29Sep

River Otter

River otters have incredible adaptations for life in the river. Learn about some of them, and the three otters who live at The Wild Center and their own stories of how they came to swim in the Adirondacks.

Otters live in water and the thick fur keeps them warm. There may be as many as 500,000 hairs per square inch (humans, not counting bald ones, average around 2,200 hairs in the same space). Otters were historically found throughout New York and other northern states in the U.S. Unregulated harvesting for their fur before 1936, water pollution and loss of habitat lead to their decline and a 9 year moratorium on trapping allowed otter populations to recover in the Adirondacks and Catskills. But otters were not seen in Central and Western New York. In 1995 an otter reintroduction program was initiated. 279 otters were live trapped in areas where they were plentiful and were relocated to 18 locations throughout the state. In 2000 baby otters were seen in those areas and the reintroduction appeared to be working as populations expanded and the program was stopped. The NYS DEC would like to know if you have seen otters or signs of their activities; email them at: mailto:fwwildlf@gw.dec.state.ny.us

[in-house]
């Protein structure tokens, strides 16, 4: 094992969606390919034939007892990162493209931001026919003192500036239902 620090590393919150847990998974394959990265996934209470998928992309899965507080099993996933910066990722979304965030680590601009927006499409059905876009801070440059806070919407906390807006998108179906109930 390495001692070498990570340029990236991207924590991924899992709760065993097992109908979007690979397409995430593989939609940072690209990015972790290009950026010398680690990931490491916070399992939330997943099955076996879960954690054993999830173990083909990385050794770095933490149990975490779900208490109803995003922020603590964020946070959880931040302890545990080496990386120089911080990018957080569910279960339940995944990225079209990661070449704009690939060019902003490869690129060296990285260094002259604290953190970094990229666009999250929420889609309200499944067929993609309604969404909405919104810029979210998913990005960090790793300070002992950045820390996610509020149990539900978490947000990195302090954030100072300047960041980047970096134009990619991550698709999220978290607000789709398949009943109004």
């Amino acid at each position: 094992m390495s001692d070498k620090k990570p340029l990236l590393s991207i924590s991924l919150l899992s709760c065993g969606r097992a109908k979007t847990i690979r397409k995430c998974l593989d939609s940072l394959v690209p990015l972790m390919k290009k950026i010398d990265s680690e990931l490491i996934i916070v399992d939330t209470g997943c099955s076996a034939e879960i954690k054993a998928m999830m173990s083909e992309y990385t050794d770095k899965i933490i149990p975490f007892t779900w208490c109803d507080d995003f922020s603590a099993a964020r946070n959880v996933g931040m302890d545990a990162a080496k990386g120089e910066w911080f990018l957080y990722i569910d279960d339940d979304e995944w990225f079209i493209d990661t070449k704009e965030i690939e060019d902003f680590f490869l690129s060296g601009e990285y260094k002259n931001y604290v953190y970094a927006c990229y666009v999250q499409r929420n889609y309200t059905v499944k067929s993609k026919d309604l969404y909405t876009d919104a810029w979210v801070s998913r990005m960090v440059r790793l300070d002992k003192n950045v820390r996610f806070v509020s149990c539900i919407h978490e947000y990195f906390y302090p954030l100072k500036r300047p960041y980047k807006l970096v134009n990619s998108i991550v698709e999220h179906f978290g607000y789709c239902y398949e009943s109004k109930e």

The Adirondacks is a great place to see otters in the wild. During the winter, if you come to The Wild Center, you might see some at dawn or dusk by the causeway heading south out of Tupper Lake. The Raquette River flows under the bridge and there is often open water there and staff have seen otters catching fish and eating them on the ice.

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